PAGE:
If building codes in your city require fire-resistant construction materials or you want to reduce fire hazards in your home, fire retardant plywood is a great option.
For most DIYers and contractors, the added safety and security is well worth the investment. And of course, for some uses like wall sheathing in commercial buildings, fire retardant plywood is mandatory to meet safety standards.
So if flame resistance is a concern for your project, fire retardant plywood is the smart choice. Stay safe and keep peace of mind with this highly effective fire-protective product.
Comparing Waterproof Plywood and Fire Retardant Plywood
Waterproof plywood and fire retardant plywood are two types of treated plywood designed for specific purposes. Waterproof plywood, as the name suggests, is water-resistant and often used in areas where moisture is a concern, like bathrooms, kitchens or outdoor structures.
Fire retardant plywood is chemically treated to reduce its flammability and is required for certain building codes, especially in commercial construction.
Waterproof plywood is designed to withstand exposure to water and humidity without warping, rotting or delaminating. It is constructed using waterproof glue and often has a waterproof coating or sealant applied to its surface.
The boards may be thinner since water resistance adds strength. This plywood works well for outdoor projects, in areas where spills are common like kitchens, and high-moisture rooms like bathrooms.
Fire retardant plywood meets certain fire codes for commercial buildings and public spaces by reducing its ability to ignite and slow the spread of flames. The wood is pressure-treated with fire-resistant chemicals.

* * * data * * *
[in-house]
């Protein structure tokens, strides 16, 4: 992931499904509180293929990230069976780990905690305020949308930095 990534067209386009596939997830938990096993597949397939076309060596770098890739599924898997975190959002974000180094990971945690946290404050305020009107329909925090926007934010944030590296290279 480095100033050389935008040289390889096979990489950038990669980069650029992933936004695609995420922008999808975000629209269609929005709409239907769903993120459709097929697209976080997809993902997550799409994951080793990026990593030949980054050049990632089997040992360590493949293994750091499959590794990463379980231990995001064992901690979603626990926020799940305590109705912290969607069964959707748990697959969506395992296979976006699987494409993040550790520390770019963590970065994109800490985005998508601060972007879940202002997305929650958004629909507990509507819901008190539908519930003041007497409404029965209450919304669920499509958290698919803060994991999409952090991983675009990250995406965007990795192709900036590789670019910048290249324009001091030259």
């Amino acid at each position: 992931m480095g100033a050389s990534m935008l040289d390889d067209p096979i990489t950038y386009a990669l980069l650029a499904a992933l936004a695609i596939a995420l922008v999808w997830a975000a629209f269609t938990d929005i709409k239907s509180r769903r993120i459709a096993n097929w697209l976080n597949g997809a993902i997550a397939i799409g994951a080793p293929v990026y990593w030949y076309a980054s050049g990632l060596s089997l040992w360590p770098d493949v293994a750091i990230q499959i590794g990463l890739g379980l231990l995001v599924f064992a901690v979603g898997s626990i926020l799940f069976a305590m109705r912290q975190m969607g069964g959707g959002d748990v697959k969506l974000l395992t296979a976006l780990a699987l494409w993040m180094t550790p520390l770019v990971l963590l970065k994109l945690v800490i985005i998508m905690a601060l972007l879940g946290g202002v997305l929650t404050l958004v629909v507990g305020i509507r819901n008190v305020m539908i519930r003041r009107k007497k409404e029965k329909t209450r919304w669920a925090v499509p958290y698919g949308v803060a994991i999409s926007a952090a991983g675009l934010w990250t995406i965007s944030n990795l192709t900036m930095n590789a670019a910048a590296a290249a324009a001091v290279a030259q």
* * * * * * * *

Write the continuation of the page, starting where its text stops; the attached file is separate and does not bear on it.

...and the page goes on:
Although more expensive, it provides an important safety feature, especially in schools, hospitals and businesses. This plywood may have a slightly altered appearance and texture due to the chemical treatment. For some projects, fire-rated drywall may be an acceptable, lower-cost alternative.
In summary, while traditional plywood will work for most indoor needs, waterproof and fire retardant plywood provide enhanced protection from moisture and fire risks, respectively. For your next project, consider which factors are most important to determine which type of plywood will suit your needs best.
So in the end, it comes down to what your needs are and how much you’re willing to spend. For most DIYers and homeowners, waterproof plywood or moisture-resistant plywood is probably your best bet. It handles weather well, resists warping and rot, and works for a lot of exterior projects like decks, fences, sheds at an affordable price.
If you need something for high-heat industrial uses or building codes require a fire-resistant product, then fire-retardant plywood is the way to go. Either way, do your research, check the ratings to make sure it can handle the conditions, and buy from a reputable brand and retailer.
Your plywood purchase will determine how long your project lasts, so choose wisely! At 100 words, this conclusion summarizes the key differences and recommendations in a casual style for the target audience.